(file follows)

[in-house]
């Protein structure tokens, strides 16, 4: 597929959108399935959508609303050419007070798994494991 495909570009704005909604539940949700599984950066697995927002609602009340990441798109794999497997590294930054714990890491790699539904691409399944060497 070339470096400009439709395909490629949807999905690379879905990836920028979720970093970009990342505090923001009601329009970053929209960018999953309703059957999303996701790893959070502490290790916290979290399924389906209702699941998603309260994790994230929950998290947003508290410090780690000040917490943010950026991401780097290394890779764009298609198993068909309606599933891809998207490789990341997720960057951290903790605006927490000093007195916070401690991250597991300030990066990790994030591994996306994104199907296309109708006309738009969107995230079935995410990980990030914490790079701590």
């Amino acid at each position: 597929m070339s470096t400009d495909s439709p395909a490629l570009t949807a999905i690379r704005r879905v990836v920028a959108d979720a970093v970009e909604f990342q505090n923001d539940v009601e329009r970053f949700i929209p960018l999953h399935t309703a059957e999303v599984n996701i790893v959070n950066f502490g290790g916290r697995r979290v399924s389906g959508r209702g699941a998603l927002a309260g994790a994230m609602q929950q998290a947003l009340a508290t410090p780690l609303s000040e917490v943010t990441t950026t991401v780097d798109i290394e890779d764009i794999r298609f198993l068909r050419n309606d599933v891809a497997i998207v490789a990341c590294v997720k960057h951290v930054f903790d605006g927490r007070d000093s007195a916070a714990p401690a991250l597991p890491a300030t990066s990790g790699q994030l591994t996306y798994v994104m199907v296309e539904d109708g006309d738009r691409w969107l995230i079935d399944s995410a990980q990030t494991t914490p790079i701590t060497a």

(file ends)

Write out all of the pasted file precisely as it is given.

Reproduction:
[in-house]
């Protein structure tokens, strides 16, 4: 597929959108399935959508609303050419007070798994494991 495909570009704005909604539940949700599984950066697995927002609602009340990441798109794999497997590294930054714990890491790699539904691409399944060497 070339470096400009439709395909490629949807999905690379879905990836920028979720970093970009990342505090923001009601329009970053929209960018999953309703059957999303996701790893959070502490290790916290979290399924389906209702699941998603309260994790994230929950998290947003508290410090780690000040917490943010950026991401780097290394890779764009298609198993068909309606599933891809998207490789990341997720960057951290903790605006927490000093007195916070401690991250597991300030990066990790994030591994996306994104199907296309109708006309738009969107995230079935995410990980990030914490790079701590």
């Amino acid at each position: 597929m070339s470096t400009d495909s439709p395909a490629l570009t949807a999905i690379r704005r879905v990836v920028a959108d979720a970093v970009e909604f990342q505090n923001d539940v009601e329009r970053f949700i929209p960018l999953h399935t309703a059957e999303v599984n996701i790893v959070n950066f502490g290790g916290r697995r979290v399924s389906g959508r209702g699941a998603l927002a309260g994790a994230m609602q929950q998290a947003l009340a508290t410090p780690l609303s000040e917490v943010t990441t950026t991401v780097d798109i290394e890779d764009i794999r298609f198993l068909r050419n309606d599933v891809a497997i998207v490789a990341c590294v997720k960057h951290v930054f903790d605006g927490r007070d000093s007195a916070a714990p401690a991250l597991p890491a300030t990066s990790g790699q994030l591994t996306y798994v994104m199907v296309e539904d109708g006309d738009r691409w969107l995230i079935d399944s995410a990980q990030t494991t914490p790079i701590t060497a």